ERIC Number: ED036507
Record Type: RIE
Publication Date: 1965-Oct
Reference Count: 0
The Psychological Bases of Spelling.
Hodges, Richard E.
Elementary English, v42 n6 p629-35 Oct 1965
Research evidence from linguistic studies of American English orthography and from neurophysiological and psychological research in ways that children learn indicates that the content and instructional practices of current spelling instruction programs should be drastically revised. Initial spelling instruction should encourage children to analyze the written code in relation to previously established phonemic habits by listening for the placement of phonemes in words (to the ways in which they are enunciated, and to the basic regularity with which they are represented by graphemes in writing). Through these multisensory experiences with the sounds, sights, and feelings of words, an effective spelling program would encourage children to discover inductively the basic visual structures or strategies underlying words, and would then require them to reinforce these insights in their writing. (JB)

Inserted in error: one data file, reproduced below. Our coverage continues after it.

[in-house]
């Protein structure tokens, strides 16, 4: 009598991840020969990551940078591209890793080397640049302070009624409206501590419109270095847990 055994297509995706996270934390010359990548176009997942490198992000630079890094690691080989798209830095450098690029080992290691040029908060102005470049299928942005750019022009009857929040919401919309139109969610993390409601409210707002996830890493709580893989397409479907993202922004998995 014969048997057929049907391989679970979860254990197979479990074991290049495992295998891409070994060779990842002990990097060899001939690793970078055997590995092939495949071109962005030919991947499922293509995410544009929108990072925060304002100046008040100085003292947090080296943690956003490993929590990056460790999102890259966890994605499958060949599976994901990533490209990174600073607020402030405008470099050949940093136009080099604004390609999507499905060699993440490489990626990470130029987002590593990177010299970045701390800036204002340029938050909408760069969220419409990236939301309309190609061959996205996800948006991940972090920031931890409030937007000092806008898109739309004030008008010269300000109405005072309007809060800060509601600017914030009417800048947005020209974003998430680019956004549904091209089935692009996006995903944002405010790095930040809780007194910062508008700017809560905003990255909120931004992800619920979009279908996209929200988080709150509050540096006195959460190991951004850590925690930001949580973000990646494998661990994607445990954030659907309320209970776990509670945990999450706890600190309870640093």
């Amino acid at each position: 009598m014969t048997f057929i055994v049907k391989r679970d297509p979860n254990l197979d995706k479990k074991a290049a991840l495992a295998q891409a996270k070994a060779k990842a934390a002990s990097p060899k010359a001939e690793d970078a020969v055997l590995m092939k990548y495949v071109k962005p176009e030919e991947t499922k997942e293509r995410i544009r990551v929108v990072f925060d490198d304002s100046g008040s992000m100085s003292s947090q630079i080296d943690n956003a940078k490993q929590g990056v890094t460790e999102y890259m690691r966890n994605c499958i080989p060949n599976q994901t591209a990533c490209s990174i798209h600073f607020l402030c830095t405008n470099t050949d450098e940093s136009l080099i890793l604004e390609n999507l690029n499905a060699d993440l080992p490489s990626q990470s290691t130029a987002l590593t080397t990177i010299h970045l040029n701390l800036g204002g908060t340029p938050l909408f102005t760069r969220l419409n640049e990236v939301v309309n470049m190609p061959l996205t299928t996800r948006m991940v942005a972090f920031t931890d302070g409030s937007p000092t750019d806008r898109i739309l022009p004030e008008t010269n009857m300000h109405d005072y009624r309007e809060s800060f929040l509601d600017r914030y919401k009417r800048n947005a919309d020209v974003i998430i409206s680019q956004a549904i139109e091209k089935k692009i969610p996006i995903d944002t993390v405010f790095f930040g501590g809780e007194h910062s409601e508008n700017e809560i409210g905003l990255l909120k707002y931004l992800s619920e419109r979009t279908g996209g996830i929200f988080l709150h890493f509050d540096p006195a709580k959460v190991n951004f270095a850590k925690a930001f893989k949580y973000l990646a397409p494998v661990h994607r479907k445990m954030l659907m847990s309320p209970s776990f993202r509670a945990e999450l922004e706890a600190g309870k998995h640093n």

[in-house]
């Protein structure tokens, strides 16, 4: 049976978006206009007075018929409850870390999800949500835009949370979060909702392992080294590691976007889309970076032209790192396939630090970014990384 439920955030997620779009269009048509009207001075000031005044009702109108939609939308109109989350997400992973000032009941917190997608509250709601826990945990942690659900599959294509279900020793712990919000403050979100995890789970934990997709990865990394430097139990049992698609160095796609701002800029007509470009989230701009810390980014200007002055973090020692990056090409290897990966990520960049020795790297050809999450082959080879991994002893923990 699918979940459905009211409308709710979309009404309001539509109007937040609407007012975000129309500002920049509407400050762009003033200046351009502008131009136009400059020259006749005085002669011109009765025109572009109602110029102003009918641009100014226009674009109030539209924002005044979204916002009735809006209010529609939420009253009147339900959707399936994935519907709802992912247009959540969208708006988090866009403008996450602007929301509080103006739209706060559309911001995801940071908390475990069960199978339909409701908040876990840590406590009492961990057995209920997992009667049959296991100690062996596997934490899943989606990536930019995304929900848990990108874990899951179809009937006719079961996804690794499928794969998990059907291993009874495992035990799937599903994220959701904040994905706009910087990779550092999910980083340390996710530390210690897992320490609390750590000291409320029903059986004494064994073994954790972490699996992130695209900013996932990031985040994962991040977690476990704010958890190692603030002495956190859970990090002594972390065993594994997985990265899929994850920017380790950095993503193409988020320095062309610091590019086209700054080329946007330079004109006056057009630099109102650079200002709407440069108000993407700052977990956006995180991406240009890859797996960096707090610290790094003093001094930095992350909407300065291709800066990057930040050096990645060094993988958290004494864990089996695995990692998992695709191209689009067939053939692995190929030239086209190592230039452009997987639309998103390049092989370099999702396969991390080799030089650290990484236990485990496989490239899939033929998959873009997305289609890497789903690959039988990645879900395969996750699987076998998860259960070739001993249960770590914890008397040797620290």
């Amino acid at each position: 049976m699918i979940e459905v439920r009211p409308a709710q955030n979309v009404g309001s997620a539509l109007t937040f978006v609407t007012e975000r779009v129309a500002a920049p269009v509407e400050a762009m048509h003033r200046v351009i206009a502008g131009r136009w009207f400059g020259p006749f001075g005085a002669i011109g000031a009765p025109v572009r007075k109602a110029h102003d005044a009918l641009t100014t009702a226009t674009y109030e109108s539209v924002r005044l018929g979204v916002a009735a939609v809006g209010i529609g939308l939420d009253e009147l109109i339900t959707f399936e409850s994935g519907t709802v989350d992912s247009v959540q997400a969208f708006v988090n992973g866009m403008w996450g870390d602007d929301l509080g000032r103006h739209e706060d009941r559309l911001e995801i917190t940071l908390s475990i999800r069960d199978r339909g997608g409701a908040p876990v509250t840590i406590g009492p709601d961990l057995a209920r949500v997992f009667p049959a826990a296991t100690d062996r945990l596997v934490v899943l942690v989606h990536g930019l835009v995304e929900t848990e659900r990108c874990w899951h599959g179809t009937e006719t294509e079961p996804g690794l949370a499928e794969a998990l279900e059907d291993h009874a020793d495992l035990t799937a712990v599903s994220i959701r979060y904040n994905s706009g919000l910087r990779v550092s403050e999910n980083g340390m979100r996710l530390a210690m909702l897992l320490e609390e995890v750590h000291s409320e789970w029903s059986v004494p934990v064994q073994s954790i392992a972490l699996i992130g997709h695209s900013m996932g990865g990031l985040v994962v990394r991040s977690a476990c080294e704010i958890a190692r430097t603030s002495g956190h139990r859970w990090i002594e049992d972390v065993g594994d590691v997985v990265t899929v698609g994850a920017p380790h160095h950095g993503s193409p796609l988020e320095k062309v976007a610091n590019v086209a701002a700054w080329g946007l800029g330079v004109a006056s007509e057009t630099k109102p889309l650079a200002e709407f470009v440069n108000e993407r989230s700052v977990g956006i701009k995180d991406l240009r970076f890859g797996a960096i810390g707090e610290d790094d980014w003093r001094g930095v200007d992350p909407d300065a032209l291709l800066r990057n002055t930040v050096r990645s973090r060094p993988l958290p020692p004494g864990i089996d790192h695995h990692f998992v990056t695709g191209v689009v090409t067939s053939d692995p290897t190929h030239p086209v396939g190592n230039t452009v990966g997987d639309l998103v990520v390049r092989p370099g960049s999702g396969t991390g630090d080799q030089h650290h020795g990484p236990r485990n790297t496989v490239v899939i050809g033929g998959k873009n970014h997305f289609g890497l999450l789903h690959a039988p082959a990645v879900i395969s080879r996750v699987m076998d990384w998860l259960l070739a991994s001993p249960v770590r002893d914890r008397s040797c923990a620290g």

Descriptors: Audiolingual Methods, Cognitive Processes, Educational Research, Elementary Education, English Instruction, Graphemes, Induction, Language Patterns, Learning Processes, Multisensory Learning, Orthographic Symbols, Phonemes, Psycholinguistics, Research Reviews (Publications), Spelling, Spelling Instruction
Publication Type: N/A
Education Level: N/A
Authoring Institution: National Council of Teachers of English, Champaign, IL.